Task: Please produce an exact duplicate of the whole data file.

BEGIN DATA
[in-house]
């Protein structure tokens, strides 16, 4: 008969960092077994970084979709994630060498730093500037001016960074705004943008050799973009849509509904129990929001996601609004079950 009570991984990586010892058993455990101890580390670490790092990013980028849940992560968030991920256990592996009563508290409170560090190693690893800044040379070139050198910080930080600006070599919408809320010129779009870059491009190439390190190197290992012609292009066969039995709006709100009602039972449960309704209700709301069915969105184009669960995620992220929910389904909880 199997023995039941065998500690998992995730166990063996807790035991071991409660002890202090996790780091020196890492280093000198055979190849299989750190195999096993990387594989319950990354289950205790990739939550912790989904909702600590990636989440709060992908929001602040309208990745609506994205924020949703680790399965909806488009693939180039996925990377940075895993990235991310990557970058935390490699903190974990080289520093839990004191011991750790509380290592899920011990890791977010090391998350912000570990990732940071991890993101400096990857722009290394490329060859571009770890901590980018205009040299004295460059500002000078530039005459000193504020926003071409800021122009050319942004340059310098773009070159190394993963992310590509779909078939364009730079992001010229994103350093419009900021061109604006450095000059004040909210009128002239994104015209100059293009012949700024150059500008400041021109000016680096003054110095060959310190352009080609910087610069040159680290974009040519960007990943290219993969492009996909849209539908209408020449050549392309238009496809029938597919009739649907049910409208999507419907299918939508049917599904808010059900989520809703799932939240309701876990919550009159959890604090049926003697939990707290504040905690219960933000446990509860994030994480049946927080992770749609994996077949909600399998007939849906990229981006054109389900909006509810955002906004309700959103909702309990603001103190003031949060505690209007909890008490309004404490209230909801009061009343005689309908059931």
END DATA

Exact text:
[in-house]
């Protein structure tokens, strides 16, 4: 008969960092077994970084979709994630060498730093500037001016960074705004943008050799973009849509509904129990929001996601609004079950 009570991984990586010892058993455990101890580390670490790092990013980028849940992560968030991920256990592996009563508290409170560090190693690893800044040379070139050198910080930080600006070599919408809320010129779009870059491009190439390190190197290992012609292009066969039995709006709100009602039972449960309704209700709301069915969105184009669960995620992220929910389904909880 199997023995039941065998500690998992995730166990063996807790035991071991409660002890202090996790780091020196890492280093000198055979190849299989750190195999096993990387594989319950990354289950205790990739939550912790989904909702600590990636989440709060992908929001602040309208990745609506994205924020949703680790399965909806488009693939180039996925990377940075895993990235991310990557970058935390490699903190974990080289520093839990004191011991750790509380290592899920011990890791977010090391998350912000570990990732940071991890993101400096990857722009290394490329060859571009770890901590980018205009040299004295460059500002000078530039005459000193504020926003071409800021122009050319942004340059310098773009070159190394993963992310590509779909078939364009730079992001010229994103350093419009900021061109604006450095000059004040909210009128002239994104015209100059293009012949700024150059500008400041021109000016680096003054110095060959310190352009080609910087610069040159680290974009040519960007990943290219993969492009996909849209539908209408020449050549392309238009496809029938597919009739649907049910409208999507419907299918939508049917599904808010059900989520809703799932939240309701876990919550009159959890604090049926003697939990707290504040905690219960933000446990509860994030994480049946927080992770749609994996077949909600399998007939849906990229981006054109389900909006509810955002906004309700959103909702309990603001103190003031949060505690209007909890008490309004404490209230909801009061009343005689309908059931």